26 Mar 7 Little Tricks to Build Better Connections With Your Team During Conversation
In every team I have been in, the number one thing that sets a good team apart from a bad one is their level of communication. I’m not talking about keeping in touch with your team members about your projects. I’m talking about whether or not you feel a connection with your team at the end of a conversation. Do you feel like your relationships grow, or do people just stay acquaintances?
I met some of my closest friends through class projects. I met my best friend when we were on a team doing community service in Baltimore, Maryland, revitalizing community gardens. We instantly clicked and became close friends because of the conversations we had.
Here are 7 little tricks that can help you to instantly create better connections with your teammates:
1. Say their name
In Dale Carnegie’s book “How to Win Friends and Influence People,” he dedicated an entire chapter to this topic for a good reason. People have been conditioned to love one word and one word only, their name. If you say someone’s name, it shows that the person you are talking to is an individual who matters.
It’s as simple as changing “do you have the time?’ to “Sam, do you have the time?”
Or, “Let’s get some coffee.” to “Let’s get some coffee, Kim.”
2. Mirror Their Voice and Diction
You might have heard of the term “mirroring” before. It’s when you are in a conversation, and you suddenly copy the other person’s body language. If they cross their arms, you cross your arms. When they sit down, you sit down. If they turn to look at something, you turn to look, too. Forbes magazine has said that mirroring helps people to nail an interview. It’s like a Jedi mind trick.
People might not know that you are also supposed to mirror the other person’s voice and diction. If they talk loudly, you talk loudly. When they talk with a slow pace, you talk with a slow pace. If they use a lot of slang, you use a lot of slang. Of course, you don’t want to compromise your identity over this and come across as fake. Mirror their body language, voice, and diction, but make sure to still stay true to yourself.
3. Show Appreciation
It’s as simple as it sounds. Be kind and show that you care. Become your teammates’ biggest fan. If they do a great job, tell them. They will love that you noticed their work and will feel like you really care not only about their work, but about them as a friend.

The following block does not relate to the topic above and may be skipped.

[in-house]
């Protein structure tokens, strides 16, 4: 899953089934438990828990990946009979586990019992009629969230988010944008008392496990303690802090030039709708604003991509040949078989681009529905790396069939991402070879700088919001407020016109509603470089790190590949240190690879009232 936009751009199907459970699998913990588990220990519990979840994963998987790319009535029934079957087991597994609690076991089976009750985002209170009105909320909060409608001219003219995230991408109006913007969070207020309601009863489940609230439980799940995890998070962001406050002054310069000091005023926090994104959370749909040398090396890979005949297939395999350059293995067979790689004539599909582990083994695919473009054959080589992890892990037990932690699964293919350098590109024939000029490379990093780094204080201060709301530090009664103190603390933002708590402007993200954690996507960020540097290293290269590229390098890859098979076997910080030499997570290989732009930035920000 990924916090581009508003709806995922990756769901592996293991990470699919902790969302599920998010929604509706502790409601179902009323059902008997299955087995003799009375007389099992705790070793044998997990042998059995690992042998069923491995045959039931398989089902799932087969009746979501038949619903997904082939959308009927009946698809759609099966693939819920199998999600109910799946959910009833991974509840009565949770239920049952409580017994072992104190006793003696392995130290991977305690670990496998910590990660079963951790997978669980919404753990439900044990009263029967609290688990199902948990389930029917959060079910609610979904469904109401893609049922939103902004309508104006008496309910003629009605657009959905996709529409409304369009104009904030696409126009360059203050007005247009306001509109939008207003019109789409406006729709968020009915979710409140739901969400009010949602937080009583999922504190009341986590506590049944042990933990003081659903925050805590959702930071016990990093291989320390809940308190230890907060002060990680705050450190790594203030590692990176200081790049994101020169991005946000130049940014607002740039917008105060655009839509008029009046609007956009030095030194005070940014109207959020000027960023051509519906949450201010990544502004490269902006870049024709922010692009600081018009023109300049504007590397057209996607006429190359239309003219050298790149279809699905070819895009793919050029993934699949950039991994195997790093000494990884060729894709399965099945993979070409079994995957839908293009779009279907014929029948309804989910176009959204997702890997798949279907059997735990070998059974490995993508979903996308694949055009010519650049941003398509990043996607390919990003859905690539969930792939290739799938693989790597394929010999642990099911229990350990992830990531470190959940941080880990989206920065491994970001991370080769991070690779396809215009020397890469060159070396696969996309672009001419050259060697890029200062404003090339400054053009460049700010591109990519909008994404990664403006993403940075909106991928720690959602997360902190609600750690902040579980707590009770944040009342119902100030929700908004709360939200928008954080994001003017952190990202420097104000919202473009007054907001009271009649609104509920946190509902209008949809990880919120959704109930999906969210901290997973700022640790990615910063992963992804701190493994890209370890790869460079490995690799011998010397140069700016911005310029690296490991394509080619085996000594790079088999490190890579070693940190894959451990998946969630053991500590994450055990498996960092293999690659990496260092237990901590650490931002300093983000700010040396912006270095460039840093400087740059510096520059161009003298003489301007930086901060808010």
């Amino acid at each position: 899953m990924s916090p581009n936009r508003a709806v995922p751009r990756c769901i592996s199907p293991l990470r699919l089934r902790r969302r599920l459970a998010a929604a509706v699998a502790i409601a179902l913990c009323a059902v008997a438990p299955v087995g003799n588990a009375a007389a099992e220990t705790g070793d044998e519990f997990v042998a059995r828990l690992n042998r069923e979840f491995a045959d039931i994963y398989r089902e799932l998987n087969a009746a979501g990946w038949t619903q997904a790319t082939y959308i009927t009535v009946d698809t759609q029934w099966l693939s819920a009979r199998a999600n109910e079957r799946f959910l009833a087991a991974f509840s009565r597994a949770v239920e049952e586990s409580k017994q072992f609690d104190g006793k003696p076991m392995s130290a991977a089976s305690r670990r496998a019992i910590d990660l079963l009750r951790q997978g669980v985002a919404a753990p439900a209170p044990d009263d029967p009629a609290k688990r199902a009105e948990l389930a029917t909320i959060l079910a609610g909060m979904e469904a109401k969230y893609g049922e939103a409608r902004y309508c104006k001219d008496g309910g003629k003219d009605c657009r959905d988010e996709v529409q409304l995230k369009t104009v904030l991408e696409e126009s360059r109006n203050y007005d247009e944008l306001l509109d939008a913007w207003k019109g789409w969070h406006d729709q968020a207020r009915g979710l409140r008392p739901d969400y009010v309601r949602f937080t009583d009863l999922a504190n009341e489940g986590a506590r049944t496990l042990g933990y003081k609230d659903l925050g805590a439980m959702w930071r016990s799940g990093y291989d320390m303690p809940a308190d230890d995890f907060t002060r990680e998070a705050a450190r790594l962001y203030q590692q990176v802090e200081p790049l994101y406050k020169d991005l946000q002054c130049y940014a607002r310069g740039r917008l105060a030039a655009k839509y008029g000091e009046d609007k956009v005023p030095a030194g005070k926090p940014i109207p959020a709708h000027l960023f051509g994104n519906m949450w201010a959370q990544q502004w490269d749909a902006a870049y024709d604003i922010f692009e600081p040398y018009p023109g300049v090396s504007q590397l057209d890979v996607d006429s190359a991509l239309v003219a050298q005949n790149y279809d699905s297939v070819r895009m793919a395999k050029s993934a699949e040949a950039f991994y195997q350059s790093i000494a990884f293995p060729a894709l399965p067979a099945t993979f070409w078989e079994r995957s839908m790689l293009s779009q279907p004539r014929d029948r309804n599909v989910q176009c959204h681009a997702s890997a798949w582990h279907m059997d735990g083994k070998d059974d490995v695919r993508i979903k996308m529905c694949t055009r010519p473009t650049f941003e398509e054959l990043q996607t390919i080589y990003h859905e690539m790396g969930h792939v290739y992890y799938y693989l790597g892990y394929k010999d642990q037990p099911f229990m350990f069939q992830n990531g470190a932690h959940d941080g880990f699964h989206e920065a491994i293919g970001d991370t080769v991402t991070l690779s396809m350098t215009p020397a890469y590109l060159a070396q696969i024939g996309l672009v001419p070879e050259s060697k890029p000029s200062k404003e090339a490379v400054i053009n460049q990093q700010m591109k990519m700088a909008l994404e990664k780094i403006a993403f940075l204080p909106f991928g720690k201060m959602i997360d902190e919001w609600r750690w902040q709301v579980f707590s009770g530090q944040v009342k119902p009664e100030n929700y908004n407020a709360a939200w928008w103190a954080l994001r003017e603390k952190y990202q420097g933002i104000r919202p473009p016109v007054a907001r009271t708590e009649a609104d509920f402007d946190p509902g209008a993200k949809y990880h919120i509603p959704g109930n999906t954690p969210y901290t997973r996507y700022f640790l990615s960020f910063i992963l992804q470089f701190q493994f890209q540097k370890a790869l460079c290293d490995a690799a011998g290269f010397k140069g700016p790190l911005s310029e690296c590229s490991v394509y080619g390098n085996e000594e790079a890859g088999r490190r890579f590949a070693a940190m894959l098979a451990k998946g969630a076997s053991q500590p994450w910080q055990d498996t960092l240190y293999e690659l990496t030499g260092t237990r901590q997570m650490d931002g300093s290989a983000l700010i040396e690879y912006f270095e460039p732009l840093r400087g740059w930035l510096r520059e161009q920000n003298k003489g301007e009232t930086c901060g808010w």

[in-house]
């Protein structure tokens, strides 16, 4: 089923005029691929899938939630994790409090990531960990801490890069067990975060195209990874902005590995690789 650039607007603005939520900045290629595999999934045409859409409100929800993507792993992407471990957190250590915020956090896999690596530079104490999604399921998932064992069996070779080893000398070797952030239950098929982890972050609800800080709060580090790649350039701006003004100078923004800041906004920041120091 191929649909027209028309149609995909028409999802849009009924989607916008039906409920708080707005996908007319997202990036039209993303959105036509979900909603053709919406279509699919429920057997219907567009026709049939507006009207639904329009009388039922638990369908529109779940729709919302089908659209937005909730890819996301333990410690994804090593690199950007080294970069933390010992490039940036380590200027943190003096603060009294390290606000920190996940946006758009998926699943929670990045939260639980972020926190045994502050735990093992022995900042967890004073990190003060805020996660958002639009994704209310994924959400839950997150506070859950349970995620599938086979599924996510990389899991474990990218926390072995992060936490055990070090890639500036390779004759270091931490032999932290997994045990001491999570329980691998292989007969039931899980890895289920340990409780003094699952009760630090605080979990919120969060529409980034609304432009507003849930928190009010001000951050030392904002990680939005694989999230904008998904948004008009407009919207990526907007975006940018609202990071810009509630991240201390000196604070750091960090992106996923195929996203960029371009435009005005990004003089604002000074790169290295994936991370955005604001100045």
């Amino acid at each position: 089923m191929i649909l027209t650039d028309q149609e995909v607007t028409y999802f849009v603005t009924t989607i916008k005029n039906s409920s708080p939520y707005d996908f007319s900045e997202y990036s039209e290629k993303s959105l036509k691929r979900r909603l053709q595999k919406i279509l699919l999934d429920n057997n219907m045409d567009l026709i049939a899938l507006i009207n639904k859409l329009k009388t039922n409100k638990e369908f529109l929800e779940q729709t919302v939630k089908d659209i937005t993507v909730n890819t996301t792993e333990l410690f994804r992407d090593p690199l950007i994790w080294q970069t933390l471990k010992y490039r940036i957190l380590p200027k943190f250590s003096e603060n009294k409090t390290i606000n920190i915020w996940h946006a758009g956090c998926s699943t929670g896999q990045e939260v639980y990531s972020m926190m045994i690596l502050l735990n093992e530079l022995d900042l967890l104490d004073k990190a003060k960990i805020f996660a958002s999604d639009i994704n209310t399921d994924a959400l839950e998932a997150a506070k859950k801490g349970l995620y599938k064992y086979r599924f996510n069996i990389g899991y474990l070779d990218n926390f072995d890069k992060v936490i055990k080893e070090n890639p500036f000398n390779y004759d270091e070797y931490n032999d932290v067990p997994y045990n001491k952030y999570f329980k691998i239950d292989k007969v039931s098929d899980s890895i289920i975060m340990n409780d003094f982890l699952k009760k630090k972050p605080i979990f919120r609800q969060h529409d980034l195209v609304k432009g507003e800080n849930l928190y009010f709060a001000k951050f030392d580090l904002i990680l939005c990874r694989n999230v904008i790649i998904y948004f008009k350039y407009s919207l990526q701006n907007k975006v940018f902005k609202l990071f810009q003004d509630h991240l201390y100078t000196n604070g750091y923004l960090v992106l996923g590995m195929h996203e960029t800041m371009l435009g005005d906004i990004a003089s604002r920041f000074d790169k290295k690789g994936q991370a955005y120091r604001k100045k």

4. Show Interest
Just like showing appreciation, you can show a general interest in a person. People are more than your teammates; they have their own life. Ask about what they do outside of work. Do they have any hobbies or fun facts?
Dale Carnegie once said, “It’s better to be interested than interesting.” If you show that you care, they will care about you and a bond will form. A connection with your teammates will form when you take an interest in their life outside of the professional world.
5. Delay Your Smile
Everyone knows that you should smile in a conversation. When you smile, you seem more engaged, more friendly, and more approachable. I mean, that’s nice and all, but that’s basic information. I can tell you how to instantly make your smile 10 times more effective. Are you ready?
Delay your smile!
When you see a teammate, take a second and just look at the person. Now you can smile. This small delay shows that the reason you are smiling is because you saw them.
“I wasn’t happy before, but now that you’re here, my day has been brightened up.”
6. Be Unique
You don’t want to be the 5th person of the day who has asked your teammate “how are you?” So, be unique and have a different type of conversation. Put some sprinkles of extraordinary topics in there.
Talk about people’s passions, favorite cereals, funny cat videos, Pepsi or Coke. (Side note, when you come to a conclusion as to what is the better beverage, comment below. I have an internal conflict between the two, and I need to settle the dispute once and for all.)
There are many ways to be unique. You can live an interesting life or ask interesting questions. One simple thing I do is to have surprising answers to generic questions. If people ask me how I’m doing, I will tell them that I am thriving or I am jubilicious. I promise jubilicious is a word. If people ask me how my day is going, I’ll just tell them it’s going, but it’s not gone yet. If people ask me for the time, I tell them its daytime or nighttime.
These answers might not make sense or seem corny, but that’s not the point. The point is to have interactions that are abnormal. We don’t want to be just another person. We are unique, and so are our teammates, so the interactions should be unique, too.
7. Remember Things About Them
Another way to show interest is to make sure you remember things about your teammates. The simplest way is to remember their birthdays. I keep birthdays on my calendar. Almost every day, I send out a happy birthday text to someone.
I also use the notes section in my phone contacts, so when I learn something about that person, I jot it down. I make to-dos to follow up with people about topics we talked about. For example, my friend was trying to read a section of the Bible every day. When I followed up with her to ask if she did her daily reading, she instantly lit up with happiness because she didn’t know I cared that much.
Friends, Not Teammates
There are a lot of ways that we can establish a connection with our teammates. You may have noticed I have been using the words “teammate” and “friend” interchangeably. The foundation of a team is the trust we build with our teammates. Trust is something that comes effortlessly with friends. If we want a thriving and effective team, we have to be connected. They are our friends, not just our colleagues.